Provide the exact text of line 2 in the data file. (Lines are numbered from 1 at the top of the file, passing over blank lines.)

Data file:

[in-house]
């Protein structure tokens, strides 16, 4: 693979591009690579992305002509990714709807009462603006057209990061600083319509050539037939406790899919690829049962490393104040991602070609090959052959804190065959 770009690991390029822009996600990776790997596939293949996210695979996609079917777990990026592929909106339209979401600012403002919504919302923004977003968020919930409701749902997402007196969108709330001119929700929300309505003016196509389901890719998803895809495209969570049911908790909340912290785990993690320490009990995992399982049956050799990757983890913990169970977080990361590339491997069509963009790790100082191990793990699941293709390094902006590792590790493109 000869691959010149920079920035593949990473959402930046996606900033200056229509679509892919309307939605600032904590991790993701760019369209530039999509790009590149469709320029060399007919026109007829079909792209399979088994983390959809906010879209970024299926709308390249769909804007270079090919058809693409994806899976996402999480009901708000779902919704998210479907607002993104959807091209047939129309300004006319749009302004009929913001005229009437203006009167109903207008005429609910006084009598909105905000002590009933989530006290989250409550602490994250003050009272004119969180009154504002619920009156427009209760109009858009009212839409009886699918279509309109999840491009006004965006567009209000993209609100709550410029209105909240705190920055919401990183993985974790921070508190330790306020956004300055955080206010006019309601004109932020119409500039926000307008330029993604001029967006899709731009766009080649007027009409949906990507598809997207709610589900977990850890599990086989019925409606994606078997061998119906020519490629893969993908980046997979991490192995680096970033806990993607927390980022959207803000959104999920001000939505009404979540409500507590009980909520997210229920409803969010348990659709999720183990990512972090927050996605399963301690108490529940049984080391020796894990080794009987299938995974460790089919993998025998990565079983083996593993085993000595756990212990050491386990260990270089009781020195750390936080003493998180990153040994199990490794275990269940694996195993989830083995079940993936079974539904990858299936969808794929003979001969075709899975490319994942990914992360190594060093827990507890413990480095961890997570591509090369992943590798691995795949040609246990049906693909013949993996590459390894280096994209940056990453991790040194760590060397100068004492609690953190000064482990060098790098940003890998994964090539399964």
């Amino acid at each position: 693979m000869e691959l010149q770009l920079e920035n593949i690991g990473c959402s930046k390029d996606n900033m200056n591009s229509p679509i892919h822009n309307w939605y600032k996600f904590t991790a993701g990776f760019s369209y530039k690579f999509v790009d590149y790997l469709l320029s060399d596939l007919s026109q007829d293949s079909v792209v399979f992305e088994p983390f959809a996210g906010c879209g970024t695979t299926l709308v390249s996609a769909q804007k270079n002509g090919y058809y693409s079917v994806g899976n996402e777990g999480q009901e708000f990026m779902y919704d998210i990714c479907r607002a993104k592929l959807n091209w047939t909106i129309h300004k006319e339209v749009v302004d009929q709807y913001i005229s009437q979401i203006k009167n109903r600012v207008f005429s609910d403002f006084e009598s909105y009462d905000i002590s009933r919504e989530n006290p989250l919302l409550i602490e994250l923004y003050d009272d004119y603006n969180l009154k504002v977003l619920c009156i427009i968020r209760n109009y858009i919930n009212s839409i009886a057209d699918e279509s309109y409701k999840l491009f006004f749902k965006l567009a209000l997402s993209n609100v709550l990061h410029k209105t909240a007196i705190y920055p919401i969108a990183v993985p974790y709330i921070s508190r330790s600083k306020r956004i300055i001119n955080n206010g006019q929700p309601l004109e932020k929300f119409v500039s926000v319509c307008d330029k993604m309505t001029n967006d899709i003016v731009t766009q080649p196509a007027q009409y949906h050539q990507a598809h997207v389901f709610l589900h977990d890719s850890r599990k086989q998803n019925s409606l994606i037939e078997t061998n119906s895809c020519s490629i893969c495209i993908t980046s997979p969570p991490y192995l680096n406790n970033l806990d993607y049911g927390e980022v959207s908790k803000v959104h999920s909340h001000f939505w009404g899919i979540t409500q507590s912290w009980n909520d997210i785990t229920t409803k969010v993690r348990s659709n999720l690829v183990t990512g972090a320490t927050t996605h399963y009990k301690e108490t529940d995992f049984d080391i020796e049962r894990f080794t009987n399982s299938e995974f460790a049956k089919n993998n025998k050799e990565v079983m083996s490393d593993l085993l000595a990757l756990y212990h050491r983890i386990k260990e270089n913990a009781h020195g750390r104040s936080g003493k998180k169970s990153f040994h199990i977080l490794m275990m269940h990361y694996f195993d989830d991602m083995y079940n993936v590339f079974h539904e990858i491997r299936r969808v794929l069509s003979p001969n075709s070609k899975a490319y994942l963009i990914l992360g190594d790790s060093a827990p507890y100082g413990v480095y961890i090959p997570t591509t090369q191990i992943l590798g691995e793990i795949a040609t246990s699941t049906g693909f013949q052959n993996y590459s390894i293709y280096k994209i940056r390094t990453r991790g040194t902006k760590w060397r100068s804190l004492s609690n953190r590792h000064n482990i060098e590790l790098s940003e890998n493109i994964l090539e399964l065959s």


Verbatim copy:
């Protein structure tokens, strides 16, 4: 693979591009690579992305002509990714709807009462603006057209990061600083319509050539037939406790899919690829049962490393104040991602070609090959052959804190065959 770009690991390029822009996600990776790997596939293949996210695979996609079917777990990026592929909106339209979401600012403002919504919302923004977003968020919930409701749902997402007196969108709330001119929700929300309505003016196509389901890719998803895809495209969570049911908790909340912290785990993690320490009990995992399982049956050799990757983890913990169970977080990361590339491997069509963009790790100082191990793990699941293709390094902006590792590790493109 000869691959010149920079920035593949990473959402930046996606900033200056229509679509892919309307939605600032904590991790993701760019369209530039999509790009590149469709320029060399007919026109007829079909792209399979088994983390959809906010879209970024299926709308390249769909804007270079090919058809693409994806899976996402999480009901708000779902919704998210479907607002993104959807091209047939129309300004006319749009302004009929913001005229009437203006009167109903207008005429609910006084009598909105905000002590009933989530006290989250409550602490994250003050009272004119969180009154504002619920009156427009209760109009858009009212839409009886699918279509309109999840491009006004965006567009209000993209609100709550410029209105909240705190920055919401990183993985974790921070508190330790306020956004300055955080206010006019309601004109932020119409500039926000307008330029993604001029967006899709731009766009080649007027009409949906990507598809997207709610589900977990850890599990086989019925409606994606078997061998119906020519490629893969993908980046997979991490192995680096970033806990993607927390980022959207803000959104999920001000939505009404979540409500507590009980909520997210229920409803969010348990659709999720183990990512972090927050996605399963301690108490529940049984080391020796894990080794009987299938995974460790089919993998025998990565079983083996593993085993000595756990212990050491386990260990270089009781020195750390936080003493998180990153040994199990490794275990269940694996195993989830083995079940993936079974539904990858299936969808794929003979001969075709899975490319994942990914992360190594060093827990507890413990480095961890997570591509090369992943590798691995795949040609246990049906693909013949993996590459390894280096994209940056990453991790040194760590060397100068004492609690953190000064482990060098790098940003890998994964090539399964």